2. Make sure the weapon is on S (Safe) with the cover closed.

3. Select single shot or automatic fire.

4. To select single shot, ensure the bolt latch release lock is in the unlocked position, turned to the right. The bolt latch release must be in the up position (not locked down).

5. To select automatic fire, depress the bolt and lock by turning the bolt latch release lock to the left. Ensure the bolt latch release is held down completely with no movement.

6. This where it's wildly different... Insert the double loop end of the ammo belt in the feedway until the first cartridge is held by the belt holding pawls.
7. If firing automatic with the cover closed, pull the retracting slide handle all the way back until the bolt is completely to the rear. Release the handle. This half loads the machine gun.


8. Repeat Step 7. This completes loading in automatic.

9. If the M2A1 is set for single shot, the bolt will remain in the rear position, so move the slide handle forward before releasing the bolt with the bolt latch release.

10. With cover closed, pull the retracting slide handle back until the bolt is all the way to the rear. Push the retracting slide handle to the fully forward position. Depress the bolt latch release. This half loads the machine gun.

11. Repeat Step 10. This completes loading in the single shot setting.

12. Place the weapon on F (Fire).

13. Press the trigger to fire.
Git some.
So, the dot-mil for the most part utilize this on the top of their HMMWVs and MRAPS.  Most of them are mounted in the CROWS system
Robot Remote gunnery
So, Since they're on da roof, the Tripod and Pintel mount -should- be on the vehicle.
Probably stashed somewhere inside with the BII (basic initial issue equipment)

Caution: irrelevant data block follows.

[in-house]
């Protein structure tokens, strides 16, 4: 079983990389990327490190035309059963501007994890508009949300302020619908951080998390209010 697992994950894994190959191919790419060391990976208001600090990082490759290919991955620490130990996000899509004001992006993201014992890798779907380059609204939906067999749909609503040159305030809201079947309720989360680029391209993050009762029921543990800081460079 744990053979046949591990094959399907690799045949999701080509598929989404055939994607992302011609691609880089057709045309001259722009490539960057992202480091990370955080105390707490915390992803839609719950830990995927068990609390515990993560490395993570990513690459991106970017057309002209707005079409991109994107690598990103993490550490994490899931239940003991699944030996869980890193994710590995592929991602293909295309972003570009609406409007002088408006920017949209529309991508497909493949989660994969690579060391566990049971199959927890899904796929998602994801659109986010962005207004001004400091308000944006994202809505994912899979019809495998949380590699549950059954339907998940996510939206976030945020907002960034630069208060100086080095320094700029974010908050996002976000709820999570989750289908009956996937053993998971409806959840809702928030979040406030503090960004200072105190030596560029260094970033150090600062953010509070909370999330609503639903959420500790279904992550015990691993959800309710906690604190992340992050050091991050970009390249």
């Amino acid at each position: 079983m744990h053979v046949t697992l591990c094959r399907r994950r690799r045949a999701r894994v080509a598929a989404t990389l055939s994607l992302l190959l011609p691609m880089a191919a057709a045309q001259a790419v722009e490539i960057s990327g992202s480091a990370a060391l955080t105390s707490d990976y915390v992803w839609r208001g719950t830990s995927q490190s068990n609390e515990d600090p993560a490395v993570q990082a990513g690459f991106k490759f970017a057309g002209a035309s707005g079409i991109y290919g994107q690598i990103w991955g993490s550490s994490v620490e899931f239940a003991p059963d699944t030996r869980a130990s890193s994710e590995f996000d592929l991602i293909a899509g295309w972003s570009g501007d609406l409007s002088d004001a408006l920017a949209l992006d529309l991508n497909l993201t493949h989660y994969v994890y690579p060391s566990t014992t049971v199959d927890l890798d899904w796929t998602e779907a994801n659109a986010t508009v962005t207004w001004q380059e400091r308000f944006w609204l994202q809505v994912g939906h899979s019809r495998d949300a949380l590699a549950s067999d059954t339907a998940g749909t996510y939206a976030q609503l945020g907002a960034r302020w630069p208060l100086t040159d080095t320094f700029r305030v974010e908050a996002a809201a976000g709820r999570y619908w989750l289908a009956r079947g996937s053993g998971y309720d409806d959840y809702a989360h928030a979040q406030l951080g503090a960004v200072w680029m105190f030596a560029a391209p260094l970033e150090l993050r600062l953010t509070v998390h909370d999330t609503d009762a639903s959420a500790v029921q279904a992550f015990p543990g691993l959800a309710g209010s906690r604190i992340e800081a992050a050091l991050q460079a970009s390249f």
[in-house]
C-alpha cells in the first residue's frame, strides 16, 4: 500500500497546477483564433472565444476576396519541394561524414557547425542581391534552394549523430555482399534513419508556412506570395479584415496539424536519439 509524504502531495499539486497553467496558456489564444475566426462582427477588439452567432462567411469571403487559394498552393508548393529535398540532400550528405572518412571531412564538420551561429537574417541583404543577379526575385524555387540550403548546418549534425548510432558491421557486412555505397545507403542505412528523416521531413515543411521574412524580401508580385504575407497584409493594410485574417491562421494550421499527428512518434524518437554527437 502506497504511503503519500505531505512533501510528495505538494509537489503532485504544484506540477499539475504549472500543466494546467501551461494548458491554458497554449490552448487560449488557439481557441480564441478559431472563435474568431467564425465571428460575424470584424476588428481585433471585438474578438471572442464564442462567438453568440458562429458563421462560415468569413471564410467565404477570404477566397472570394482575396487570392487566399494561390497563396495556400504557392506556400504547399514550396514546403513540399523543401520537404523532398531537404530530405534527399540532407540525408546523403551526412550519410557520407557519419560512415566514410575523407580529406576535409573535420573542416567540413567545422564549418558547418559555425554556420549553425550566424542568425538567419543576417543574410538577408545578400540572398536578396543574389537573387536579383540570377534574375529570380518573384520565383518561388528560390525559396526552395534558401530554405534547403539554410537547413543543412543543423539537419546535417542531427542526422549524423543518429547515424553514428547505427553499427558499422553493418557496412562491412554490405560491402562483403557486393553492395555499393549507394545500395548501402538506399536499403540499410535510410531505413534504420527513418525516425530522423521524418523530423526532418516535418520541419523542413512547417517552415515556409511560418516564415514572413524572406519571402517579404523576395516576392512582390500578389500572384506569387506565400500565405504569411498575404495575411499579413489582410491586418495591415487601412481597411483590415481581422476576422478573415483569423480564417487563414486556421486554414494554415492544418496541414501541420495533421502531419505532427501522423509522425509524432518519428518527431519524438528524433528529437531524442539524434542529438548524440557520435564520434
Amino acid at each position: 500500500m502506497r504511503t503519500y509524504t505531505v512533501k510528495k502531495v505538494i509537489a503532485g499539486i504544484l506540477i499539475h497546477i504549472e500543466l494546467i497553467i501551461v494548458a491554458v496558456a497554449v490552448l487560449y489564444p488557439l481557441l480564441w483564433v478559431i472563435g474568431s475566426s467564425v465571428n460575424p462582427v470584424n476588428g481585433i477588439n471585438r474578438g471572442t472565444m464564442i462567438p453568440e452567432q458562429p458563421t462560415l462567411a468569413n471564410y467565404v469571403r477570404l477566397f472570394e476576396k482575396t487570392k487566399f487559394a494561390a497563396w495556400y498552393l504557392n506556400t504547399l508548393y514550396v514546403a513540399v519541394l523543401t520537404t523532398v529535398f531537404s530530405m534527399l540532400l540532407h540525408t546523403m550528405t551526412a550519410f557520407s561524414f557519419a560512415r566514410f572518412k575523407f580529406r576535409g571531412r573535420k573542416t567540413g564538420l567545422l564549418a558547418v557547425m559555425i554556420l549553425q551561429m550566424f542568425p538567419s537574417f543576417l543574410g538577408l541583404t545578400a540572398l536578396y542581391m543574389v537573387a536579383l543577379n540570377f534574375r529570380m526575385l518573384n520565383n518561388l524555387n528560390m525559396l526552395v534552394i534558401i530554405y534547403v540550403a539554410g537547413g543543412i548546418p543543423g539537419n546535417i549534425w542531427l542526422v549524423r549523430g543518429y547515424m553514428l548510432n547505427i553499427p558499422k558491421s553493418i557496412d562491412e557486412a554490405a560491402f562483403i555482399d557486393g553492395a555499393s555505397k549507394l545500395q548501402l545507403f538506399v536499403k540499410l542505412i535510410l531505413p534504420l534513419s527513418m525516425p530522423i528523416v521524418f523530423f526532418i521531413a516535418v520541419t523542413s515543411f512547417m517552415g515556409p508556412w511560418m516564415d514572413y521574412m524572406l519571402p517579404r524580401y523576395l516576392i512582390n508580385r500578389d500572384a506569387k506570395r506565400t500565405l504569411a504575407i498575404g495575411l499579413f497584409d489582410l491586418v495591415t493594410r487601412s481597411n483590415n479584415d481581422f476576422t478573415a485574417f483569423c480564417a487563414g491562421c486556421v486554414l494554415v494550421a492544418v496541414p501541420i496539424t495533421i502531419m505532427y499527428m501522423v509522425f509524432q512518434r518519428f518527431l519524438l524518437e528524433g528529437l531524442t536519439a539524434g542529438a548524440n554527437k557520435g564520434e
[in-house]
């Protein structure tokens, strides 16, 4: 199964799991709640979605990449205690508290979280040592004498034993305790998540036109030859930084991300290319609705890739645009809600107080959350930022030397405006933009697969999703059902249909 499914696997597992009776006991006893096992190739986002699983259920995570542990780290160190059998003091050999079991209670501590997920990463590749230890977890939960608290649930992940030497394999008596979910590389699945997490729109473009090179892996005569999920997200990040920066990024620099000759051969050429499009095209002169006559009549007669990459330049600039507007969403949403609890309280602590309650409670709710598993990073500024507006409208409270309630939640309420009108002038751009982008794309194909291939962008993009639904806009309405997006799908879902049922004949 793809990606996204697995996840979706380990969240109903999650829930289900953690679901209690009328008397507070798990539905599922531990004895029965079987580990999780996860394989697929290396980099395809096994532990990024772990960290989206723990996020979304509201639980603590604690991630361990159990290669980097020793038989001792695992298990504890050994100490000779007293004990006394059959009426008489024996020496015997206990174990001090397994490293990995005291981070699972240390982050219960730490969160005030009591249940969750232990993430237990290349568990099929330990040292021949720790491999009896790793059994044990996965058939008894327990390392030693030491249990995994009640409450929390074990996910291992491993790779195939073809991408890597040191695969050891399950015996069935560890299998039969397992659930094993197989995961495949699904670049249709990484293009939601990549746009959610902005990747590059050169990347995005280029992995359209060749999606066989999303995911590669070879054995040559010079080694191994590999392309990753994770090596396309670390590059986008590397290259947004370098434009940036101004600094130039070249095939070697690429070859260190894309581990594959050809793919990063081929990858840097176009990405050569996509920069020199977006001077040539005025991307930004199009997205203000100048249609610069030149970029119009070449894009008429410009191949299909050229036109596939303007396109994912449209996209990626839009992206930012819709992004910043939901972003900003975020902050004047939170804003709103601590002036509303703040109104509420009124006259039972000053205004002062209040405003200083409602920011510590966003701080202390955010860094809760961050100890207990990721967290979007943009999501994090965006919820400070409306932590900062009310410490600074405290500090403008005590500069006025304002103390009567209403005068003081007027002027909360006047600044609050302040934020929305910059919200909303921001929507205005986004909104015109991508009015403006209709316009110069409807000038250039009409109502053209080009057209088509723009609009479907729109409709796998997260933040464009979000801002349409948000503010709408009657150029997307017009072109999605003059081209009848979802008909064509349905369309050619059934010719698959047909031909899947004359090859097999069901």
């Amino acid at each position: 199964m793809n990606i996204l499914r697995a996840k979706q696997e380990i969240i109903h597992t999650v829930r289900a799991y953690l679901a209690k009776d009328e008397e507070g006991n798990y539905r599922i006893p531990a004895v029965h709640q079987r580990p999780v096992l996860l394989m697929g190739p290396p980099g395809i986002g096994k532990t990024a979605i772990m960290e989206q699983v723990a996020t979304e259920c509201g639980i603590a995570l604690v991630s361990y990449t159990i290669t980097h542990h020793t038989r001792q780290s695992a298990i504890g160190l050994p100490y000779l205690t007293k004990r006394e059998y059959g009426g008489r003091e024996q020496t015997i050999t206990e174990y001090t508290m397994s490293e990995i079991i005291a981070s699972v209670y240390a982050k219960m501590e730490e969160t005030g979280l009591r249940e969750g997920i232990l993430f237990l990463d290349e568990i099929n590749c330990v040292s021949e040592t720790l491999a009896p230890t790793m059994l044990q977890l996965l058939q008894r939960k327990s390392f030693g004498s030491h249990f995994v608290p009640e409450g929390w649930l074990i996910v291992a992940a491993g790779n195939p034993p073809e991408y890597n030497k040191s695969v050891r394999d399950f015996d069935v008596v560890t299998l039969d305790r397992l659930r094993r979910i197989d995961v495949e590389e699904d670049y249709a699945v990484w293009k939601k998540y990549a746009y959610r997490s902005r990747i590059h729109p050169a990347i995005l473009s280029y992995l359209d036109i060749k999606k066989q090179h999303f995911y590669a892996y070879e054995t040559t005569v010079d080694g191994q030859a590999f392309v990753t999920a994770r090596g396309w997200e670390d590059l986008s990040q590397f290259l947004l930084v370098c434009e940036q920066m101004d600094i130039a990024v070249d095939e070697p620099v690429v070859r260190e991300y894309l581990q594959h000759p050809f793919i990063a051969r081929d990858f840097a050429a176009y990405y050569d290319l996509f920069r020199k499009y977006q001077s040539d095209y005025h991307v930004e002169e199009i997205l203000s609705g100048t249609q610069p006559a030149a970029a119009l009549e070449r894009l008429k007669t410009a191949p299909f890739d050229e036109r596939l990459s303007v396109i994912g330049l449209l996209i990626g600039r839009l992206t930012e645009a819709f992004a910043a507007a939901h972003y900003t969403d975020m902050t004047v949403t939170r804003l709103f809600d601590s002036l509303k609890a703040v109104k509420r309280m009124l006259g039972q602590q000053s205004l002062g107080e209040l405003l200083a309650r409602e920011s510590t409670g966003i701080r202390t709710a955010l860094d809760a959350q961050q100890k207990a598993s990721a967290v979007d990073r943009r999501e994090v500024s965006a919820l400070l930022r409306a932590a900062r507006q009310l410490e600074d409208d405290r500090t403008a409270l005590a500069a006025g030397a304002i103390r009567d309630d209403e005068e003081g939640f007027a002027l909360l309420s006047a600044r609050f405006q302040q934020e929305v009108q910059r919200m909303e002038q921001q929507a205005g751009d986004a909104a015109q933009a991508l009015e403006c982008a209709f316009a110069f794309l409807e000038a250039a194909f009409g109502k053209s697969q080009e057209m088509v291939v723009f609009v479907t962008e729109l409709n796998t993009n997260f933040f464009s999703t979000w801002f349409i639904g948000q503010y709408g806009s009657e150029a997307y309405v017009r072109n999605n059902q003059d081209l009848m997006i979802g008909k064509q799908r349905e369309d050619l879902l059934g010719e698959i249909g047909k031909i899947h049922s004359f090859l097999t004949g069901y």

Keep it in mind if'n ya got the time to loot after the shoot before you scoot

The tripod looks like this and is thus:
The pintle locks in to the tripod and is bolted to the receiver of the Ma Deuce.
The front leg is friction-locked into position.

So, any questions?
Reference TM 9-1005-347-10 if'n ya can find it.
I got to go, been a long un, hope y'all enjoy.
Head on a Swivel
Shoot Loot n Scoot
Shoot Shovel Shut Up
Be the Gray Man
Meatspace Baby
I Remain The Intrepid Reporter
Big Country

8 comments:

  1. Mentioned before that I'm an old MOS 45B, so intimately familiar with the old M2HB. Just curious, did they make any barrels like this for the M2?--

    https://www.youtube.com/watch?v=mBNGgu0qGlQ

    ReplyDelete
  2. I hauled the barrel of that heavy fucker up a mountain for fun one time. And then we didn't get to shoot at anyone.

    ReplyDelete
  3. As unit armorer with an M-60 tank unit, I got a lot more time on the M85 than I did on the M2 since there was only 1 on the M88 tank retriever. Always had to have my headspace and timing keys with me. An old trick a Korean War Marine taught me was crank the barrel in and back it off 2 turns (in combat situations) you'll be close enough for gov't work.

    ReplyDelete
  4. At 140lb 5'9" I was given the M2. By the end of the year 170lbs, it wasn't heavy anymore, and a simple one man job taking a few minutes. I didn't try to take short cuts like everyone else. Other soldiers wouldn't break down the M2. A pair would remove the weapon from the mount and store it assembled. Just to avoid having to check H&T. Not that much of an issue short term (couple days). Problematic long term (couple months). I do wonder how this A1 heresy works out.

    ReplyDelete
  5. I was wondering when the 240 quick-change barrel system would be adopted on other weapons...

    ReplyDelete
  6. Good times. I've spent a lot of time behind one of these things in various truck turrets. When I first met the new one, I was more than a little shocked to to see both the SAFETY! and that I didn't need my headspace and timing gage. Which, to this day, is still setting on my shelf with its dummy cord. In Afghanistan we somehow got our hands on a pallet of ammo meant for the helicopter mounted .50 cal. That stuff was hot. It was like using a laser cannon compared to the API/APIT. We burned out our sears pretty quick though. Probably pissed off every maintaince crew from the Pech river valley to Kabul with that one.
    1-327

    ReplyDelete
  7. So what happens when you need to change a barrel? Do you need to change out the whole matching set? Send it back to the depo? Targets are waiting...

    ReplyDelete